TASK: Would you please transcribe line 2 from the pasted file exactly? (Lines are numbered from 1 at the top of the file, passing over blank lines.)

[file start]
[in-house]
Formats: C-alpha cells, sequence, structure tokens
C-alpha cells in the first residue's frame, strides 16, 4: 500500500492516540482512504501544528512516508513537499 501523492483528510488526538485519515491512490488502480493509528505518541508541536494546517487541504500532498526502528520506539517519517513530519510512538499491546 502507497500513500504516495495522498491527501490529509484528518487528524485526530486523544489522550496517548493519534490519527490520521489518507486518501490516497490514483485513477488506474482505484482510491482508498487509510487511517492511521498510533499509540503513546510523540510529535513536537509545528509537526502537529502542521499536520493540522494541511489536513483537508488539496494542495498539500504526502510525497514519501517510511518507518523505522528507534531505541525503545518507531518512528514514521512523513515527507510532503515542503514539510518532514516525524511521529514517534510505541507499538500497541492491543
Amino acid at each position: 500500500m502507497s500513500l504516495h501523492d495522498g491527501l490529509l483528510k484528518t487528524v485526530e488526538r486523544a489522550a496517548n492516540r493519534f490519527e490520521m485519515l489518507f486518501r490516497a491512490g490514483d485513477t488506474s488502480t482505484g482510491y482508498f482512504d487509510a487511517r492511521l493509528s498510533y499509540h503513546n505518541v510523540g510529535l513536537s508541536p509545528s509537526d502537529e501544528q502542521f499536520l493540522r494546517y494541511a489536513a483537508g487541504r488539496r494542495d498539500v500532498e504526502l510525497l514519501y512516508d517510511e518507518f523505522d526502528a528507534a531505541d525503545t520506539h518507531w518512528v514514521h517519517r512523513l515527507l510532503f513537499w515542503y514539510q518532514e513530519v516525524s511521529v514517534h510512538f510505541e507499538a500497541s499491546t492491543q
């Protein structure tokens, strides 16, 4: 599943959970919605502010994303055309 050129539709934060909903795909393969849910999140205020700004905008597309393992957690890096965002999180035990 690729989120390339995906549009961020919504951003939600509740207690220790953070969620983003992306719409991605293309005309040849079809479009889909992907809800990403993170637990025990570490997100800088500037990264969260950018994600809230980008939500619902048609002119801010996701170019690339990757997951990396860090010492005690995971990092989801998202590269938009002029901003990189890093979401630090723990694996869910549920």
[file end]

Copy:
Formats: C-alpha cells, sequence, structure tokens